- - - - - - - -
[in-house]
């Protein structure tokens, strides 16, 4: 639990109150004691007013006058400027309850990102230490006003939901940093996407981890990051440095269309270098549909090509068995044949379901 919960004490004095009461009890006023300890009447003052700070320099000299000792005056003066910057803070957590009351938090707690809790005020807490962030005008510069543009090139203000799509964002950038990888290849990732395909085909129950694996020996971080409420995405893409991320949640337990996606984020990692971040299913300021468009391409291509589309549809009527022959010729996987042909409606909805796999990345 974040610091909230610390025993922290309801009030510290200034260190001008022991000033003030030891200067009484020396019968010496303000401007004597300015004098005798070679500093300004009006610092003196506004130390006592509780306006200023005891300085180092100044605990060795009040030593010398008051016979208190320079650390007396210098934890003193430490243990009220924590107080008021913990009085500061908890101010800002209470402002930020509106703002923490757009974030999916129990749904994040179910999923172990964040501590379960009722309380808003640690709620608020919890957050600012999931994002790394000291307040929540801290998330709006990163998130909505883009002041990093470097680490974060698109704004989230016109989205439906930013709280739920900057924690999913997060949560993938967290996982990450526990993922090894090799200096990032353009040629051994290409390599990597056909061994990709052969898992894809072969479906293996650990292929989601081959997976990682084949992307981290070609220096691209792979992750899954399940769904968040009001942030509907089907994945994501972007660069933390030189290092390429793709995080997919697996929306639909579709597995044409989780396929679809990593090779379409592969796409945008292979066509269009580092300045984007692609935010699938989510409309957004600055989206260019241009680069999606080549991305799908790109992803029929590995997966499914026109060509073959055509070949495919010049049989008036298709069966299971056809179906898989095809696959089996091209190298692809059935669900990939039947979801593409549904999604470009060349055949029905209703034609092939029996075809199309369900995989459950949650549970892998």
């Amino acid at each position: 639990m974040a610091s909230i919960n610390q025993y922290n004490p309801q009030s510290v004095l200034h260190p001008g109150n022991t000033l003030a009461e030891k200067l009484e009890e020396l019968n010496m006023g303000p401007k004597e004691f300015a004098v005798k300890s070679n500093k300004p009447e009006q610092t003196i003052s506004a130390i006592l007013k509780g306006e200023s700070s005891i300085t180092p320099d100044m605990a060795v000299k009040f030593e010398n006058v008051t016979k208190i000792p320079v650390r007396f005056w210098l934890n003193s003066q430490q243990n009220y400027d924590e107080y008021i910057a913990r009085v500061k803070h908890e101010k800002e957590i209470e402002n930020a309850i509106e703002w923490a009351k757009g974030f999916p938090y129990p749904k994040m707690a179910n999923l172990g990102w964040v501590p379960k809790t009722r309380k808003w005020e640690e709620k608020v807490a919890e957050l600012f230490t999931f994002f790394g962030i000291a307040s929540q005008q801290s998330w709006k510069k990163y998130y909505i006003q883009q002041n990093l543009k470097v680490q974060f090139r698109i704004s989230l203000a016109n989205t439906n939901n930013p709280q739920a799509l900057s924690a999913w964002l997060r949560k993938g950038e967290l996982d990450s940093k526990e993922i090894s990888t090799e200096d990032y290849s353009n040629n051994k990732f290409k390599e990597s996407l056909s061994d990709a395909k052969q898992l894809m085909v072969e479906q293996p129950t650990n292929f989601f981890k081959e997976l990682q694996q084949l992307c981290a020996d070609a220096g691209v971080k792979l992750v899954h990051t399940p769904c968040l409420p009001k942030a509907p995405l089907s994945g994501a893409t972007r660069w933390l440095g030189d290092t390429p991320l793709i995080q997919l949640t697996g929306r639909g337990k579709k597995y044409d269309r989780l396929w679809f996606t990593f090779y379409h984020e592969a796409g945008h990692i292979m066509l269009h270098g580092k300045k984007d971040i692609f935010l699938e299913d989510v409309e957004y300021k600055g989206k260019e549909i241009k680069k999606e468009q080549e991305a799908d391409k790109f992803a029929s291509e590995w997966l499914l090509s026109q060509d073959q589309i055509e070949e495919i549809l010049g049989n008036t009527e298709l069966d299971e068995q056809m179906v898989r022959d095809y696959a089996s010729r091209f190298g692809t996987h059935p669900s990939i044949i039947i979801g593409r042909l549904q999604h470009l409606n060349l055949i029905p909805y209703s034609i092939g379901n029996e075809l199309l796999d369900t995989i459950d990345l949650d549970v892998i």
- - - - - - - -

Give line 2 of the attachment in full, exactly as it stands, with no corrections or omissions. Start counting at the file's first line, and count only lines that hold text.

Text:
């Protein structure tokens, strides 16, 4: 639990109150004691007013006058400027309850990102230490006003939901940093996407981890990051440095269309270098549909090509068995044949379901 919960004490004095009461009890006023300890009447003052700070320099000299000792005056003066910057803070957590009351938090707690809790005020807490962030005008510069543009090139203000799509964002950038990888290849990732395909085909129950694996020996971080409420995405893409991320949640337990996606984020990692971040299913300021468009391409291509589309549809009527022959010729996987042909409606909805796999990345 974040610091909230610390025993922290309801009030510290200034260190001008022991000033003030030891200067009484020396019968010496303000401007004597300015004098005798070679500093300004009006610092003196506004130390006592509780306006200023005891300085180092100044605990060795009040030593010398008051016979208190320079650390007396210098934890003193430490243990009220924590107080008021913990009085500061908890101010800002209470402002930020509106703002923490757009974030999916129990749904994040179910999923172990964040501590379960009722309380808003640690709620608020919890957050600012999931994002790394000291307040929540801290998330709006990163998130909505883009002041990093470097680490974060698109704004989230016109989205439906930013709280739920900057924690999913997060949560993938967290996982990450526990993922090894090799200096990032353009040629051994290409390599990597056909061994990709052969898992894809072969479906293996650990292929989601081959997976990682084949992307981290070609220096691209792979992750899954399940769904968040009001942030509907089907994945994501972007660069933390030189290092390429793709995080997919697996929306639909579709597995044409989780396929679809990593090779379409592969796409945008292979066509269009580092300045984007692609935010699938989510409309957004600055989206260019241009680069999606080549991305799908790109992803029929590995997966499914026109060509073959055509070949495919010049049989008036298709069966299971056809179906898989095809696959089996091209190298692809059935669900990939039947979801593409549904999604470009060349055949029905209703034609092939029996075809199309369900995989459950949650549970892998």